The Prize Winner of Defiance, Ohio
by Terry Ryan
I'm not sure this book would be considered a memoir or not. What it is is the story of the author's mother and her unflinching spirit, her tenacious talent in the face of poverty and hardships. Evelyn Ryan was a contester, a woman who used her language skills to create clever slogans for contest products to win prizes and money to keep her large family afloat. With 10 children and an alcoholic husband, this was no small job. What Mrs. Ryan never did was despair. She never lost hope that a solution could be found to whatever problem came up, whether it was paying for groceries, doctors' bills, or a house. You can't read this book and think that Mrs. Ryan was just a lucky lady. She put hours of effort into her jingles and poems, making them concise and humorous or dramatic, whatever the case called for.
It certainly was a good read and very funny. I laughed out loud more times than I can remember, something that I don't usually do. There is also drama as the family must deal with the alcoholic Mr. Ryan who drank away almost half of his meager salary each week and was abusive when drunk. I don't think the audience hears everything there is to know about this man but then that's not the focus of the book. Mr. Ryan is included only to show from what dire straights Mrs. Ryan had to work against. But, there is enough of his presence that if you have a painful history with dealing with an alcoholic then you may consider skipping this one.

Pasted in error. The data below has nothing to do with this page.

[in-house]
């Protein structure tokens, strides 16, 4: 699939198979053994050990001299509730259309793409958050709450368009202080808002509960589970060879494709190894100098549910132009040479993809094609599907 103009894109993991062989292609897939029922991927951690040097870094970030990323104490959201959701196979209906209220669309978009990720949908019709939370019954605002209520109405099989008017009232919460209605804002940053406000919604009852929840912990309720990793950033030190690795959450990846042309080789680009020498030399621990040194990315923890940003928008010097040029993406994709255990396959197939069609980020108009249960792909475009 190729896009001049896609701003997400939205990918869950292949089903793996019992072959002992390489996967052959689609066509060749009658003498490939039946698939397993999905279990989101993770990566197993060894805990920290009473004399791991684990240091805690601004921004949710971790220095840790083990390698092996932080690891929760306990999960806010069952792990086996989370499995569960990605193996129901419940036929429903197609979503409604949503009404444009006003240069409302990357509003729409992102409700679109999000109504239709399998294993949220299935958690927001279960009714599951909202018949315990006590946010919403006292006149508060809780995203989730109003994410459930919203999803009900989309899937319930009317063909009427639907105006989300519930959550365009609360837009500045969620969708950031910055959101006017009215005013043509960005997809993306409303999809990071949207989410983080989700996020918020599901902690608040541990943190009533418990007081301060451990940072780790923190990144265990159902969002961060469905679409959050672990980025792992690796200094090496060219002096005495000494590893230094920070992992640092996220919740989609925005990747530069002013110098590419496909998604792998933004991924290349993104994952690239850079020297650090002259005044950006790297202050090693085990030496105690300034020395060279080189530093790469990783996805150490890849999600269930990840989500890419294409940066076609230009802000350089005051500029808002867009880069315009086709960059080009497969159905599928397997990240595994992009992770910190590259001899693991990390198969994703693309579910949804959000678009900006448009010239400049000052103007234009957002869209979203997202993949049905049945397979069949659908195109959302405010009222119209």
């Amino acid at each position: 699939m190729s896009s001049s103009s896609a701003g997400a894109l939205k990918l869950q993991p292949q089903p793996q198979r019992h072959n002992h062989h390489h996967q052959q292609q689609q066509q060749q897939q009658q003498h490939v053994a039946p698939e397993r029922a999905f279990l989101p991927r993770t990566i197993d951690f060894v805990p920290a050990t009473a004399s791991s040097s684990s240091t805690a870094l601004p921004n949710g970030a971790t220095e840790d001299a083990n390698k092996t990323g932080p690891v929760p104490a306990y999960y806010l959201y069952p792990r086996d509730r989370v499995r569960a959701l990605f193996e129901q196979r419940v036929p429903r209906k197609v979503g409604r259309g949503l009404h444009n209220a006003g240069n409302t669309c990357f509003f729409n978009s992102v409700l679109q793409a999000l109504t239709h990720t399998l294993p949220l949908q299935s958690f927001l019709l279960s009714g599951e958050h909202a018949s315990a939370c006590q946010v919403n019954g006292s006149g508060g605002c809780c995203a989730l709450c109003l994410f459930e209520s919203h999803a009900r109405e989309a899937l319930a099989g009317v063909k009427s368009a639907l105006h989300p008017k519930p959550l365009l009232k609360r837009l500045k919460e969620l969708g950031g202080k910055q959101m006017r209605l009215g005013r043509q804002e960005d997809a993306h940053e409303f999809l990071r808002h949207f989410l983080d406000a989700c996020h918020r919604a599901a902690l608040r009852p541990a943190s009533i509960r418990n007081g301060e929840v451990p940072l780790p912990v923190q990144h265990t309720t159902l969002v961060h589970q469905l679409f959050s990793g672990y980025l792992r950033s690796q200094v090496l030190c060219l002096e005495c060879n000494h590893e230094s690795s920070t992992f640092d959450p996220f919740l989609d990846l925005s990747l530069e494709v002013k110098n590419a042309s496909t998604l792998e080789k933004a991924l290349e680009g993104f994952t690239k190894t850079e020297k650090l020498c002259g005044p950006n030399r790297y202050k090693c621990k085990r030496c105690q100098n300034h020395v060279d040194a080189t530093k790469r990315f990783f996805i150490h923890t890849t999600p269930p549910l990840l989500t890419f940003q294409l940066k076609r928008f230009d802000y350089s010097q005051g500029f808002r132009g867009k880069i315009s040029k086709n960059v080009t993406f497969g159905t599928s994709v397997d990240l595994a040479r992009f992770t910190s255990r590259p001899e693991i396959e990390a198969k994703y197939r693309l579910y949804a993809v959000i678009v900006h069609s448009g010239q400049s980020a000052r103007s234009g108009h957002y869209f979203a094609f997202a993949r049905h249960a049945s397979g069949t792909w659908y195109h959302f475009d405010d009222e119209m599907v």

To compare the book with the movie is to have a lot to talk about. They contain a lot of the same wording and experiences but not in the same way. Many of the stories from the book were merged together to make one big scene in the movie. The movie Mrs. Ryan is much exaggerated in her perkiness and positive outlook, so much so as to be plastic and unrealistic. The real Mrs. Ryan did get angry and impatient once in a while but she never quit. She knew that if she didn't do the hard work her family would come apart.
I like both the movie and the book but they are different in too many ways. The book is inspirational because of Mrs. Ryan's ingenuity and fighter's spirit. The movie is fun and dramatic and emphasizes the importance of looking on the bright side and having compassion and forgiveness. And, let me just add that I first thought Woody Haroldson was a poor choice to play the father but after seeing the movie twice now I see that he was just right. He brings out a pathetic and browbeaten quality with a touch of humor allowing the audience to forgive him just as Mrs. Ryan and Tuffy forgive him.